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Emily and Carlo Hardcover – February 1, 2012
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What better way to introduce kids to Emily Dickinson than via her dog, Carlo—a floppy, drooly Newfoundland? This fresh approach focuses on the relationship between the two, and the short narrative is punctuated with well-sourced quotes that reflect her thoughts. For example: “The Dog is the noblest work of Art . . . his mistress’ rights he doth defend—.” Together, this unlikely pair roams the woods and pond around Amherst: “The Frogs sing sweet today— / they have such pretty, lazy times— / how nice to be a frog!” Stock’s fluid watercolor illustrations create a fitting atmosphere, with lush surroundings that invigorate the scenes with warmth. Emily’s white clothing always contrasts dramatically with Carlo’s black coat. A closing note tells how Carlo, who lived to be 16, was Emily’s only dog, and he was not only an integral part of her life but a creative inspiration as well. Further back matter includes sources of quotations and additional information about Emily’s life. A memorable introduction to an important poet. Grades 2-4. --Julie Cummins
Emily Dickinson did have a love interest. His name was Carlo. He was a dog, a Newfoundland, a great, slobbering, shaggy mess of a creature, which undercuts any notions of primness modern readers may harbor of Miss Dickinson. As Figley draws forth their gathering affection, she reveals important aspects of Dickinson's relationship to the world, her deep-running shyness that led to a reclusive life. But her time with Carlo, some 16 years, was full of beauty and meaning, as expertly coaxed from her poems and letters. The path to her brother's house, "just wide enough for two who love"; "I started early, took my dog, / And visited the sea." They were a couple, surely--they shared sweeps of time, they endured separations, they went calling--and when the end came for Carlo, Dickinson did not dodge the sting: " 'Twas my one glory-- / Let it be / Remembered / I was owned of thee." And if a moodiness still pervades the proceedings, something blue, the tone is lifted by Stock's watercolors, which are as drenched in color as a sun room painted by Childe Hassam. A pleasing little window into Dickinson's life and an invitation to learn more about the fresh-breathed poet from Amherst. (Picture book/biography. 5-8)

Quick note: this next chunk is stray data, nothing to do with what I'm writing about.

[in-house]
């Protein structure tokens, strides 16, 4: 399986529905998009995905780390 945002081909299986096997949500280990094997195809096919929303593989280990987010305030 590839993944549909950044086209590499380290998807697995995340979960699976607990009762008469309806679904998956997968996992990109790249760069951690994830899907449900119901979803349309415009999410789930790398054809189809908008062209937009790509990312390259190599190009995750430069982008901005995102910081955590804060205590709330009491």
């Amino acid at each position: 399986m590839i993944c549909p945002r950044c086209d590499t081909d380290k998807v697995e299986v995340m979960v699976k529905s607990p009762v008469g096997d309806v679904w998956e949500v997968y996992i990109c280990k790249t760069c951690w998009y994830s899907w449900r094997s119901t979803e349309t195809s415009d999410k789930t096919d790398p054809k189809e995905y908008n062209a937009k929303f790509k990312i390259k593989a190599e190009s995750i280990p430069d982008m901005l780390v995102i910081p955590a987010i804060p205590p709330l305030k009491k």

Top customer reviews
Definitely happy with the purchase and highly recommend it!
When I put the cover on correctly - inner and dust cover - the book is printed upside down! Since this is the second of three of these I have ordered, I hope that the third book does not suffer from this problem, as it is a gift for my best friend. I have had 5 Newfoundlands in my lifetime; my friend is an Emily Dickinson freak who thinks I should get smaller dogs - HA.
Please make this right.
The illustrations are perfect --ethereal, charming and quiet. I was completely taken with this lovely book and purchased it for my personal library. Recommended for the entire family.